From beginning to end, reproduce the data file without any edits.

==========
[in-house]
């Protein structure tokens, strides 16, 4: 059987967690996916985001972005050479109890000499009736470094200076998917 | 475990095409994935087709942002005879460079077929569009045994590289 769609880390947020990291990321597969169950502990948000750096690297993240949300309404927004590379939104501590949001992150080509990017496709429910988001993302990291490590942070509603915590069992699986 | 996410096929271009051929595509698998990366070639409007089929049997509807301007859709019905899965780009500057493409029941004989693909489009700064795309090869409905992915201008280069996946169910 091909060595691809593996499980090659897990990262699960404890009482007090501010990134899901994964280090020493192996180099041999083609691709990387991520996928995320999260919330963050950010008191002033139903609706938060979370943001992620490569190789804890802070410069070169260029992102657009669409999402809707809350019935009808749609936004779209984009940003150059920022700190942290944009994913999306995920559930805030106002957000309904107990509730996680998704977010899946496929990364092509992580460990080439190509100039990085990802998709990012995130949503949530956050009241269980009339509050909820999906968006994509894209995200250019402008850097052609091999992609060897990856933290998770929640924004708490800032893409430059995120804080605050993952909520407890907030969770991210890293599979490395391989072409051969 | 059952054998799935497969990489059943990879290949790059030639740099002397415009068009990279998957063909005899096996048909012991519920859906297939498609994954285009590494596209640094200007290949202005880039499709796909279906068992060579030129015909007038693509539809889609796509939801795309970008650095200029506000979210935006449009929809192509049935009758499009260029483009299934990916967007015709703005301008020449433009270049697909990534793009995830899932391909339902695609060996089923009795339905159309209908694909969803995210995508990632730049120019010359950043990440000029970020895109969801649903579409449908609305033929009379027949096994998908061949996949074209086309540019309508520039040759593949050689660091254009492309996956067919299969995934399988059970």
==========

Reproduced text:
[in-house]
């Protein structure tokens, strides 16, 4: 059987967690996916985001972005050479109890000499009736470094200076998917 | 475990095409994935087709942002005879460079077929569009045994590289 769609880390947020990291990321597969169950502990948000750096690297993240949300309404927004590379939104501590949001992150080509990017496709429910988001993302990291490590942070509603915590069992699986 | 996410096929271009051929595509698998990366070639409007089929049997509807301007859709019905899965780009500057493409029941004989693909489009700064795309090869409905992915201008280069996946169910 091909060595691809593996499980090659897990990262699960404890009482007090501010990134899901994964280090020493192996180099041999083609691709990387991520996928995320999260919330963050950010008191002033139903609706938060979370943001992620490569190789804890802070410069070169260029992102657009669409999402809707809350019935009808749609936004779209984009940003150059920022700190942290944009994913999306995920559930805030106002957000309904107990509730996680998704977010899946496929990364092509992580460990080439190509100039990085990802998709990012995130949503949530956050009241269980009339509050909820999906968006994509894209995200250019402008850097052609091999992609060897990856933290998770929640924004708490800032893409430059995120804080605050993952909520407890907030969770991210890293599979490395391989072409051969 | 059952054998799935497969990489059943990879290949790059030639740099002397415009068009990279998957063909005899096996048909012991519920859906297939498609994954285009590494596209640094200007290949202005880039499709796909279906068992060579030129015909007038693509539809889609796509939801795309970008650095200029506000979210935006449009929809192509049935009758499009260029483009299934990916967007015709703005301008020449433009270049697909990534793009995830899932391909339902695609060996089923009795339905159309209908694909969803995210995508990632730049120019010359950043990440000029970020895109969801649903579409449908609305033929009379027949096994998908061949996949074209086309540019309508520039040759593949050689660091254009492309996956067919299969995934399988059970």